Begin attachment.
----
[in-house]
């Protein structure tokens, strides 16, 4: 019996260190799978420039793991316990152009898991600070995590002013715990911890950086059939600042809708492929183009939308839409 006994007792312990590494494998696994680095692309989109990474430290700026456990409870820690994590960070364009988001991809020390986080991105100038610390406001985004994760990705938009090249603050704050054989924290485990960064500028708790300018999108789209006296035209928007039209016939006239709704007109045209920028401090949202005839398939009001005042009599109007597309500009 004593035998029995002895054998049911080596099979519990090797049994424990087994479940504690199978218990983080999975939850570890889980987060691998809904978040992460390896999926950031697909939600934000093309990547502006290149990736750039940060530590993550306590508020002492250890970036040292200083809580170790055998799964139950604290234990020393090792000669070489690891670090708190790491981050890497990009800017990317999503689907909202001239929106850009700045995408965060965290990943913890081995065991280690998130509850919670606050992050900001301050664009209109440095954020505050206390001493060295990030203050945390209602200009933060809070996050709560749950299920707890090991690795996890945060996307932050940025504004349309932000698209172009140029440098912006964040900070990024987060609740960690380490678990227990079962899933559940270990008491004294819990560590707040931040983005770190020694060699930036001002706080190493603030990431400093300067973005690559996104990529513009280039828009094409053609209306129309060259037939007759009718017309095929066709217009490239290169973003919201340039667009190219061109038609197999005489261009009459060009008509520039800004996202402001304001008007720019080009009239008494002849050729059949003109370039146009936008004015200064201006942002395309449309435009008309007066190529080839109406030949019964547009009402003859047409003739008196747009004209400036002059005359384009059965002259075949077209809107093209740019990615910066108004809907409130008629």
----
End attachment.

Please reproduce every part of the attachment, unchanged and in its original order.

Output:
[in-house]
């Protein structure tokens, strides 16, 4: 019996260190799978420039793991316990152009898991600070995590002013715990911890950086059939600042809708492929183009939308839409 006994007792312990590494494998696994680095692309989109990474430290700026456990409870820690994590960070364009988001991809020390986080991105100038610390406001985004994760990705938009090249603050704050054989924290485990960064500028708790300018999108789209006296035209928007039209016939006239709704007109045209920028401090949202005839398939009001005042009599109007597309500009 004593035998029995002895054998049911080596099979519990090797049994424990087994479940504690199978218990983080999975939850570890889980987060691998809904978040992460390896999926950031697909939600934000093309990547502006290149990736750039940060530590993550306590508020002492250890970036040292200083809580170790055998799964139950604290234990020393090792000669070489690891670090708190790491981050890497990009800017990317999503689907909202001239929106850009700045995408965060965290990943913890081995065991280690998130509850919670606050992050900001301050664009209109440095954020505050206390001493060295990030203050945390209602200009933060809070996050709560749950299920707890090991690795996890945060996307932050940025504004349309932000698209172009140029440098912006964040900070990024987060609740960690380490678990227990079962899933559940270990008491004294819990560590707040931040983005770190020694060699930036001002706080190493603030990431400093300067973005690559996104990529513009280039828009094409053609209306129309060259037939007759009718017309095929066709217009490239290169973003919201340039667009190219061109038609197999005489261009009459060009008509520039800004996202402001304001008007720019080009009239008494002849050729059949003109370039146009936008004015200064201006942002395309449309435009008309007066190529080839109406030949019964547009009402003859047409003739008196747009004209400036002059005359384009059965002259075949077209809107093209740019990615910066108004809907409130008629």